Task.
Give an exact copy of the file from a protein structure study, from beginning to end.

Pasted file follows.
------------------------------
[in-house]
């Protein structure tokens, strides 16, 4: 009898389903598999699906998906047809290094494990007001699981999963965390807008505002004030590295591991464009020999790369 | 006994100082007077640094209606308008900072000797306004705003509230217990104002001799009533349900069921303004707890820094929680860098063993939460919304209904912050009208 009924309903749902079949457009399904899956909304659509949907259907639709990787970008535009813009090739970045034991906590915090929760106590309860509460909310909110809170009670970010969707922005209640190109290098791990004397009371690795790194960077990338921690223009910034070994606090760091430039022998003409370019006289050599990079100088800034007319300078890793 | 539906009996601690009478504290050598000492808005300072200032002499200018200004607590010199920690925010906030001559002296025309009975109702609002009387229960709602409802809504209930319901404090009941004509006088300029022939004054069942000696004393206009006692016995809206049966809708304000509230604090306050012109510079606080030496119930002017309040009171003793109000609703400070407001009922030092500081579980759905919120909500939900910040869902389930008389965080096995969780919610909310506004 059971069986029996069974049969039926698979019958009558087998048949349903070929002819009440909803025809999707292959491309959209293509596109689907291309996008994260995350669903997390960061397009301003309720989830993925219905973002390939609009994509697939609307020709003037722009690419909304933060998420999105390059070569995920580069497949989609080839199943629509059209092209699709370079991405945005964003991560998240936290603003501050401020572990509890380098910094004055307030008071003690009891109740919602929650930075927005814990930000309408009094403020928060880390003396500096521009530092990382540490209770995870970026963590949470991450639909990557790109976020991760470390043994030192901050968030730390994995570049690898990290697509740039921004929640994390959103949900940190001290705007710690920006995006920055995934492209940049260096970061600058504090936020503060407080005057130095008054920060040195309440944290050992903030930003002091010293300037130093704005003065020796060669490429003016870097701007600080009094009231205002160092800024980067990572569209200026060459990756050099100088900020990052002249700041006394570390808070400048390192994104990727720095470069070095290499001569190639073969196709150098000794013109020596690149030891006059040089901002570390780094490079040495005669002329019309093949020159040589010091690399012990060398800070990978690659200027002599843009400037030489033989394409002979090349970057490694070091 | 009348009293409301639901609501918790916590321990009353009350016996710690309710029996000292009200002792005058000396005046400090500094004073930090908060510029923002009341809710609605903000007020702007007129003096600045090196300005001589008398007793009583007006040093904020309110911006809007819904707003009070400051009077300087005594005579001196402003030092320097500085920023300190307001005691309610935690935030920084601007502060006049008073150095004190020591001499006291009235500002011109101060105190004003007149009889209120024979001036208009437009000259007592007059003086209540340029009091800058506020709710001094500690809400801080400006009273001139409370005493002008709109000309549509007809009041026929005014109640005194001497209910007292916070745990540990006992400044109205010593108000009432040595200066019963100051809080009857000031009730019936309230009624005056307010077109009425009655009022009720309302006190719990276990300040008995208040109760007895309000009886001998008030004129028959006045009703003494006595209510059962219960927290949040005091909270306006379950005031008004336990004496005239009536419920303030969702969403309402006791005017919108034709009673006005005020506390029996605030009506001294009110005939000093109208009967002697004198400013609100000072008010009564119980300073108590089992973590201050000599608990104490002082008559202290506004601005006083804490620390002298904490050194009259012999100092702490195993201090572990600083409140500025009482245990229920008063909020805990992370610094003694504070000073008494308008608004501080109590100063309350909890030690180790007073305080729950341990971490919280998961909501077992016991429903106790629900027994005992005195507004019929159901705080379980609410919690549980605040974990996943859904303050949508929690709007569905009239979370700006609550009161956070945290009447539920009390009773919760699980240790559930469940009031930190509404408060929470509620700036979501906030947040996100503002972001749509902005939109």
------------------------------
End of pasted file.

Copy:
[in-house]
């Protein structure tokens, strides 16, 4: 009898389903598999699906998906047809290094494990007001699981999963965390807008505002004030590295591991464009020999790369 | 006994100082007077640094209606308008900072000797306004705003509230217990104002001799009533349900069921303004707890820094929680860098063993939460919304209904912050009208 009924309903749902079949457009399904899956909304659509949907259907639709990787970008535009813009090739970045034991906590915090929760106590309860509460909310909110809170009670970010969707922005209640190109290098791990004397009371690795790194960077990338921690223009910034070994606090760091430039022998003409370019006289050599990079100088800034007319300078890793 | 539906009996601690009478504290050598000492808005300072200032002499200018200004607590010199920690925010906030001559002296025309009975109702609002009387229960709602409802809504209930319901404090009941004509006088300029022939004054069942000696004393206009006692016995809206049966809708304000509230604090306050012109510079606080030496119930002017309040009171003793109000609703400070407001009922030092500081579980759905919120909500939900910040869902389930008389965080096995969780919610909310506004 059971069986029996069974049969039926698979019958009558087998048949349903070929002819009440909803025809999707292959491309959209293509596109689907291309996008994260995350669903997390960061397009301003309720989830993925219905973002390939609009994509697939609307020709003037722009690419909304933060998420999105390059070569995920580069497949989609080839199943629509059209092209699709370079991405945005964003991560998240936290603003501050401020572990509890380098910094004055307030008071003690009891109740919602929650930075927005814990930000309408009094403020928060880390003396500096521009530092990382540490209770995870970026963590949470991450639909990557790109976020991760470390043994030192901050968030730390994995570049690898990290697509740039921004929640994390959103949900940190001290705007710690920006995006920055995934492209940049260096970061600058504090936020503060407080005057130095008054920060040195309440944290050992903030930003002091010293300037130093704005003065020796060669490429003016870097701007600080009094009231205002160092800024980067990572569209200026060459990756050099100088900020990052002249700041006394570390808070400048390192994104990727720095470069070095290499001569190639073969196709150098000794013109020596690149030891006059040089901002570390780094490079040495005669002329019309093949020159040589010091690399012990060398800070990978690659200027002599843009400037030489033989394409002979090349970057490694070091 | 009348009293409301639901609501918790916590321990009353009350016996710690309710029996000292009200002792005058000396005046400090500094004073930090908060510029923002009341809710609605903000007020702007007129003096600045090196300005001589008398007793009583007006040093904020309110911006809007819904707003009070400051009077300087005594005579001196402003030092320097500085920023300190307001005691309610935690935030920084601007502060006049008073150095004190020591001499006291009235500002011109101060105190004003007149009889209120024979001036208009437009000259007592007059003086209540340029009091800058506020709710001094500690809400801080400006009273001139409370005493002008709109000309549509007809009041026929005014109640005194001497209910007292916070745990540990006992400044109205010593108000009432040595200066019963100051809080009857000031009730019936309230009624005056307010077109009425009655009022009720309302006190719990276990300040008995208040109760007895309000009886001998008030004129028959006045009703003494006595209510059962219960927290949040005091909270306006379950005031008004336990004496005239009536419920303030969702969403309402006791005017919108034709009673006005005020506390029996605030009506001294009110005939000093109208009967002697004198400013609100000072008010009564119980300073108590089992973590201050000599608990104490002082008559202290506004601005006083804490620390002298904490050194009259012999100092702490195993201090572990600083409140500025009482245990229920008063909020805990992370610094003694504070000073008494308008608004501080109590100063309350909890030690180790007073305080729950341990971490919280998961909501077992016991429903106790629900027994005992005195507004019929159901705080379980609410919690549980605040974990996943859904303050949508929690709007569905009239979370700006609550009161956070945290009447539920009390009773919760699980240790559930469940009031930190509404408060929470509620700036979501906030947040996100503002972001749509902005939109």